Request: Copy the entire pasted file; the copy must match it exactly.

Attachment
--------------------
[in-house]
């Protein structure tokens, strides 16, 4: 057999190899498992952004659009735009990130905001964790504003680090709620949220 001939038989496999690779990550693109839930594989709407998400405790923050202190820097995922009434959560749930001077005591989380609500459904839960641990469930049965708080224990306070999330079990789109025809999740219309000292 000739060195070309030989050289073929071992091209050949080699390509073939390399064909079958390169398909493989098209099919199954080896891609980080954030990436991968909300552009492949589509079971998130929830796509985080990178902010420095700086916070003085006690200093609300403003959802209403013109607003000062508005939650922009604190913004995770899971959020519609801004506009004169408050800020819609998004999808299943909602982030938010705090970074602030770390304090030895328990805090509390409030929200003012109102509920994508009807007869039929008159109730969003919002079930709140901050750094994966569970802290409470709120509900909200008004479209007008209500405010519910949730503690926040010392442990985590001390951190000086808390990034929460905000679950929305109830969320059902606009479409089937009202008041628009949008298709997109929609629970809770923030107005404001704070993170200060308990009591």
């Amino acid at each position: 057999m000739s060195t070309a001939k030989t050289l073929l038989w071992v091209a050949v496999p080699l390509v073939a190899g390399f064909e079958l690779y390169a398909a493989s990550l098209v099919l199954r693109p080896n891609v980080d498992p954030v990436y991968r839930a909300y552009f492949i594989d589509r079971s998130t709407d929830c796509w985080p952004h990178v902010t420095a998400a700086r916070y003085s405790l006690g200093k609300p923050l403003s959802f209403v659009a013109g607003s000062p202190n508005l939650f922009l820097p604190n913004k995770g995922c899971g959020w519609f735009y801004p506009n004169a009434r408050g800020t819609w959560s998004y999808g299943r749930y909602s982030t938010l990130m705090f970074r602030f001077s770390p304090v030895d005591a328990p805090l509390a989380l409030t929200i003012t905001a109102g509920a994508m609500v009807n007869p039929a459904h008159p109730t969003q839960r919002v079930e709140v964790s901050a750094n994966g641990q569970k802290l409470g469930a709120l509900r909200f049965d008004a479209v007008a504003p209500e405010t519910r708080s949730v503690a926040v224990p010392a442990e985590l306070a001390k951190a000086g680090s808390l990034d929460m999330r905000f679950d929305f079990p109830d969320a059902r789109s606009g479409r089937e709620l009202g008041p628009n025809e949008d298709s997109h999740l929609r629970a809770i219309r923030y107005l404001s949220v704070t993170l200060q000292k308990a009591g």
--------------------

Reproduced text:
[in-house]
């Protein structure tokens, strides 16, 4: 057999190899498992952004659009735009990130905001964790504003680090709620949220 001939038989496999690779990550693109839930594989709407998400405790923050202190820097995922009434959560749930001077005591989380609500459904839960641990469930049965708080224990306070999330079990789109025809999740219309000292 000739060195070309030989050289073929071992091209050949080699390509073939390399064909079958390169398909493989098209099919199954080896891609980080954030990436991968909300552009492949589509079971998130929830796509985080990178902010420095700086916070003085006690200093609300403003959802209403013109607003000062508005939650922009604190913004995770899971959020519609801004506009004169408050800020819609998004999808299943909602982030938010705090970074602030770390304090030895328990805090509390409030929200003012109102509920994508009807007869039929008159109730969003919002079930709140901050750094994966569970802290409470709120509900909200008004479209007008209500405010519910949730503690926040010392442990985590001390951190000086808390990034929460905000679950929305109830969320059902606009479409089937009202008041628009949008298709997109929609629970809770923030107005404001704070993170200060308990009591």
């Amino acid at each position: 057999m000739s060195t070309a001939k030989t050289l073929l038989w071992v091209a050949v496999p080699l390509v073939a190899g390399f064909e079958l690779y390169a398909a493989s990550l098209v099919l199954r693109p080896n891609v980080d498992p954030v990436y991968r839930a909300y552009f492949i594989d589509r079971s998130t709407d929830c796509w985080p952004h990178v902010t420095a998400a700086r916070y003085s405790l006690g200093k609300p923050l403003s959802f209403v659009a013109g607003s000062p202190n508005l939650f922009l820097p604190n913004k995770g995922c899971g959020w519609f735009y801004p506009n004169a009434r408050g800020t819609w959560s998004y999808g299943r749930y909602s982030t938010l990130m705090f970074r602030f001077s770390p304090v030895d005591a328990p805090l509390a989380l409030t929200i003012t905001a109102g509920a994508m609500v009807n007869p039929a459904h008159p109730t969003q839960r919002v079930e709140v964790s901050a750094n994966g641990q569970k802290l409470g469930a709120l509900r909200f049965d008004a479209v007008a504003p209500e405010t519910r708080s949730v503690a926040v224990p010392a442990e985590l306070a001390k951190a000086g680090s808390l990034d929460m999330r905000f679950d929305f079990p109830d969320a059902r789109s606009g479409r089937e709620l009202g008041p628009n025809e949008d298709s997109h999740l929609r629970a809770i219309r923030y107005l404001s949220v704070t993170l200060q000292k308990a009591g």